Video, Other

Some videos that have reminded me of the power of oratory and/or the magic of science and engineering.

Two short segments of a phenomenal speech:
(1) Defining the Engineering Challenges & (2) Inspiring the Engineering Team

On September 12, 1962, President John F. Kennedy delivered his “We Choose To Go To The Moon” speech to a crowd of ~35,000 at Rice University Stadium in Houston TX.

This speech bridges the worlds of oratory and engineering/project management magnificently! It demonstrates, beyond any doubt, that soaring rhetoric can be grounded in pragmatism.

It reminds us of the possibilities open to each of us. It allows us to appreciate anew what can happen when the power of oratory and power of human ingenuity, as expressed through engineering/project management combine. All things become possible

It is my hope that every project manager and every engineer on our planet is at least aware that they too can speak as eloquently and powerfully as this: or at the very least, is willing to dream of (and visualize) being able to do so!

Click here for a gift pdf version of Necessary Bridges RNK Chapter 4. It covers this speech.

Any STEM (Science, Technology, Engineering, Math) professional who has to present and had 5 minutes to spare would benefit by watching Melissa Marshall’s TED talk: Talk Nerdy To Me.

At times, history and fate meet at a single time in a single place to shape a turning point in man’s unending search for freedom.  WE SHALL OVERCOME

10 minutes from one of the great US Presidential speeches

This one belongs to the ages
Gettysburg Address, Abraham Lincoln, November 19, 1863

From 2014 PBS Ken Burns documentary “The Address”.

Here is a powerful example of a brilliant scientist evangelizing scientifically enlightened governance.

There is no reason why all STEM professionals cannot aspire to speak as eloquently and convincingly as this scientist. And there is absolutely no reason why all STEM professionals cannot evangelize STEM enlightened policies and best practices while doing so.

One and a half centuries ago, civil war divided these United States of America, yet in it’s wake we would anneal as one nation, indivisible.

During the bloody year of his Gettysburg address, President Lincoln chartered the National Academy of Sciences. Comprised of 50 distinguished American researchers, whose task was then as now, to advise Congress and the Executive branch of all the ways the frontier of science may contribute to the health, wealth and security of it’s residents.

As a young nation, just four score and seven years old, we had plucked the engineering fruits of the industrial revolution that had shaped Europe, but Americans had yet to embrace the meaning of science to society.

Now with more than 2000 members, the National Academy encompasses dozens of fields undreamt of at the time of Lincoln’s charter.

Quantum physics discovered in the nineteen twenties now drives nearly one third of the world’s wealth, forming the basis for our computer revolution in the creation, storage and retrieval of information.

And as we continue to warm our planet, climatology may be our only hope to save us from ourselves.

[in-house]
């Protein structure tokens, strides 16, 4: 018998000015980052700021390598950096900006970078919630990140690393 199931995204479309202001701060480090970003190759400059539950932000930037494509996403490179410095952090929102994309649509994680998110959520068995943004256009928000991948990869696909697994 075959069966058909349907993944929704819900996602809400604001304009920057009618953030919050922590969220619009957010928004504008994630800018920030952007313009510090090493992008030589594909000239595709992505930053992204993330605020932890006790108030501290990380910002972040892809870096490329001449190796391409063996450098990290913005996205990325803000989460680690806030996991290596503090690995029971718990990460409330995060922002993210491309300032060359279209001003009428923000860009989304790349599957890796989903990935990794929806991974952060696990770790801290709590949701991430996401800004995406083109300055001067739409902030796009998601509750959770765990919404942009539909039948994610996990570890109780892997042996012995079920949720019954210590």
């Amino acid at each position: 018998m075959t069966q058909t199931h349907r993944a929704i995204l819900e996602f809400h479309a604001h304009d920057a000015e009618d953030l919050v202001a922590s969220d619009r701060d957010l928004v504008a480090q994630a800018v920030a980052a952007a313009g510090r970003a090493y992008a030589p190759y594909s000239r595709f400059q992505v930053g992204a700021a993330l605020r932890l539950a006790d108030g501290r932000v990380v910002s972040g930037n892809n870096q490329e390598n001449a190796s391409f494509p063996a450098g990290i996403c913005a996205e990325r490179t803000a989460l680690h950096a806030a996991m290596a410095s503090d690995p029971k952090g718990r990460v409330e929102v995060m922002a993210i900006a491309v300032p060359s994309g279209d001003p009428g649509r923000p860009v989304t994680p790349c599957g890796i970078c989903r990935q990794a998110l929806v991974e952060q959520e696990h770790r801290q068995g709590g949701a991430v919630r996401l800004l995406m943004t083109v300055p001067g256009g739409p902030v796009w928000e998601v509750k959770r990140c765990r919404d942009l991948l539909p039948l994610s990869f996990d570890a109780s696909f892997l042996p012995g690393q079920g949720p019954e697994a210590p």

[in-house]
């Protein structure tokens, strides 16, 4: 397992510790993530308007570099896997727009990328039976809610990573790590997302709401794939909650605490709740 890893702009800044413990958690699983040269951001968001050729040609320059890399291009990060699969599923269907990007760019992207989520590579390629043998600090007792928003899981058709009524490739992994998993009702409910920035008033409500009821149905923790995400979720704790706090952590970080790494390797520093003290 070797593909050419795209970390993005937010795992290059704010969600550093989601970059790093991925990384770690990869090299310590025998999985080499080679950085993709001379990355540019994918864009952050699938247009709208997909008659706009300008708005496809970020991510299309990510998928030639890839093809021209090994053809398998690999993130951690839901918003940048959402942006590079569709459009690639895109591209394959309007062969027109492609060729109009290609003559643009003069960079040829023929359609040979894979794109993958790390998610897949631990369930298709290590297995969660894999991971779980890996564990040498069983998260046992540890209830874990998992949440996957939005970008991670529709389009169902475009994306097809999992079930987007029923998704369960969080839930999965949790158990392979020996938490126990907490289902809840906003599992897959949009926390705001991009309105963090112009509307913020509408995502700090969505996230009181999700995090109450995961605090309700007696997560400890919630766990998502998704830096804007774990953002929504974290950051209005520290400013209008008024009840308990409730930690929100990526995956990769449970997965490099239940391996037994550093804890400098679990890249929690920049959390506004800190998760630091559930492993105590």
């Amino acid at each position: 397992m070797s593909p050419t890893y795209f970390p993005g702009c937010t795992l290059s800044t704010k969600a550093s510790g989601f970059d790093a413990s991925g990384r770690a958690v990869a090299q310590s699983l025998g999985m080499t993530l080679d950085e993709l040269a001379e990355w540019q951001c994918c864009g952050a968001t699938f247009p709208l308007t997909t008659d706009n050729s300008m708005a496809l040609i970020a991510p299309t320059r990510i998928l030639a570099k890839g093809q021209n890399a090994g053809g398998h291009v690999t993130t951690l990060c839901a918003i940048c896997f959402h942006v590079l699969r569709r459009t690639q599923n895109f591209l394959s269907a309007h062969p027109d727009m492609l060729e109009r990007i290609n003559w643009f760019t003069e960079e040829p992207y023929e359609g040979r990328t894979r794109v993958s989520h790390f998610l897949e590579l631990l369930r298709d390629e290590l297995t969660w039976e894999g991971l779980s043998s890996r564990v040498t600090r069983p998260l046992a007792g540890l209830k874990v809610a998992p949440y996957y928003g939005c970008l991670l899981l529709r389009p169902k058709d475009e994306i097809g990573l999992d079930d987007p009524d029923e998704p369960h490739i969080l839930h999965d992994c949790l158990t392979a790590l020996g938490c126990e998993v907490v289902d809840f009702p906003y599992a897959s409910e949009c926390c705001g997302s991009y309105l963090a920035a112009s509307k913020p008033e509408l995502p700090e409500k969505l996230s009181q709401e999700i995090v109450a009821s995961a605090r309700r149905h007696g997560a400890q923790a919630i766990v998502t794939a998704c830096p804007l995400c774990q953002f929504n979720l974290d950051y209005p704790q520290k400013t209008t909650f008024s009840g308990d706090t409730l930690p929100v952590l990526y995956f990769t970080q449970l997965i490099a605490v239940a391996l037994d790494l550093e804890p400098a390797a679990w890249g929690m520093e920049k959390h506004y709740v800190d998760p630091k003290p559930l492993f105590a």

During the centennial of his charter, President Kennedy addressed the academy membership, noting: “For the range and depth of scientific achievement, represented in this room, constitutes the seedbed of our nation’s future.”

In this, the twenty-first century, innovations in science and technology form the primary engines of economic growth.

While most remember honest Abe for war and peace and slavery and freedom, the time has come to remember him for setting our nation on a course of scientifically enlightened governance, without which, we may all perish from this earth.

Here he is again.
Is there any valid reason why all STEM professionals cannot speak like this?

Top 10 Famous Speeches – as selected by

Top 10 Most Powerful Orators in History – as selected by

Never doubt this. Small project teams of thoughtful, committed scientists, technologists, engineers and mathematicians can change the world. Indeed … this is the story of all progress.

Some of my favorite thoughts, quotes and spoken words. And a tribute to Toastmasters International whose TAG line is Where Leaders Are Made

All human problems are man-made, therefore they may be solved by man. And man can be as big as he wants. No problem of human destiny is beyond human beings

For anyone interested in solving man-made problems with Leadership and Negotiations, watch “Miracle Rising“. It is a (1.5 hours) documentary covering 4 years of South Africa ‘s history:
FROM February 11, 1990 = Nelson Mandela’s release from prison
TO April 27, 1994 =  successful 1-person, 1-vote democratic elections.

This transition has been hailed as a political miracle and a conflict resolution model. A transition FROM implacable foes locked into very different histories TO An Epic Reconciliation. Repeat: An Epic Reconciliation. It has been the subject of countless studies. This 33-minute video clip highlights the leadership and negotiations skills and practices that were utilized during that unique transition.

Poetry, short clips:
Winds of Fate, Psalm of Life, Think Different, Bag of Tools, Invictus, If

Mindfulness / Attention Training / Meditation are now a “new-normal”. This video is a good entry ramp. You cannot got wrong by following along 3 or more times a week.

Two hymns from my school days, and some poetry clips that
helps me to stand, when all I want to do is to lie down.

Lead Kindly Light

Abide With Me

Reminiscence. A tribute to my magnificent school: Lawrence School Lovedale